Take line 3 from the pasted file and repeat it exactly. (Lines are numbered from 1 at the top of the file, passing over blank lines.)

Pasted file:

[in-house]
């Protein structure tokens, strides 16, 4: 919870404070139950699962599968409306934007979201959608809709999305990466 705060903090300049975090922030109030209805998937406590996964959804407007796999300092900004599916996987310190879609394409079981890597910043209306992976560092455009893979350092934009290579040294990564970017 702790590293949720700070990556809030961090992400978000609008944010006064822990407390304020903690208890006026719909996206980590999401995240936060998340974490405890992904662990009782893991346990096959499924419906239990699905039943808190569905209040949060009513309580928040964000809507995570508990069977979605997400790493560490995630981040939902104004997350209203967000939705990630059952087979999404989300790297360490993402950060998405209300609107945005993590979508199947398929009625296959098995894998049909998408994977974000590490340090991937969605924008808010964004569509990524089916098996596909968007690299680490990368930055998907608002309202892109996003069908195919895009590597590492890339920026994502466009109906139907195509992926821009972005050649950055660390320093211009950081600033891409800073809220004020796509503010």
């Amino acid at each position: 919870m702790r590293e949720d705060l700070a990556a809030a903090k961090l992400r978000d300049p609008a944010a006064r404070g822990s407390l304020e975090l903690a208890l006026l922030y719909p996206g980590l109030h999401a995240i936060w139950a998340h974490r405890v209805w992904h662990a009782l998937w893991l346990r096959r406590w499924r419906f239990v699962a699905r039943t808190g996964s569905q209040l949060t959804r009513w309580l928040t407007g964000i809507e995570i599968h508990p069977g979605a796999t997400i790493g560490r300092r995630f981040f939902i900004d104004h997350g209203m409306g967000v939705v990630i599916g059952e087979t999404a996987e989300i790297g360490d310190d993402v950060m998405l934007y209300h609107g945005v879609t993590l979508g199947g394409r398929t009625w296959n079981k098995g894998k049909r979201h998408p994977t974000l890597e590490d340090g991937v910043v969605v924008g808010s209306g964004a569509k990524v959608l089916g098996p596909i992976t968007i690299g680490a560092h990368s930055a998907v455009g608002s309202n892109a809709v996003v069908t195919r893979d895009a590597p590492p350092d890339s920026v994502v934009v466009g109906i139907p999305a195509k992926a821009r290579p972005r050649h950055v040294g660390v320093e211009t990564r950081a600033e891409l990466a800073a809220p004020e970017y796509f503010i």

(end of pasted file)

């Amino acid at each position: 919870m702790r590293e949720d705060l700070a990556a809030a903090k961090l992400r978000d300049p609008a944010a006064r404070g822990s407390l304020e975090l903690a208890l006026l922030y719909p996206g980590l109030h999401a995240i936060w139950a998340h974490r405890v209805w992904h662990a009782l998937w893991l346990r096959r406590w499924r419906f239990v699962a699905r039943t808190g996964s569905q209040l949060t959804r009513w309580l928040t407007g964000i809507e995570i599968h508990p069977g979605a796999t997400i790493g560490r300092r995630f981040f939902i900004d104004h997350g209203m409306g967000v939705v990630i599916g059952e087979t999404a996987e989300i790297g360490d310190d993402v950060m998405l934007y209300h609107g945005v879609t993590l979508g199947g394409r398929t009625w296959n079981k098995g894998k049909r979201h998408p994977t974000l890597e590490d340090g991937v910043v969605v924008g808010s209306g964004a569509k990524v959608l089916g098996p596909i992976t968007i690299g680490a560092h990368s930055a998907v455009g608002s309202n892109a809709v996003v069908t195919r893979d895009a590597p590492p350092d890339s920026v994502v934009v466009g109906i139907p999305a195509k992926a821009r290579p972005r050649h950055v040294g660390v320093e211009t990564r950081a600033e891409l990466a800073a809220p004020e970017y796509f503010i």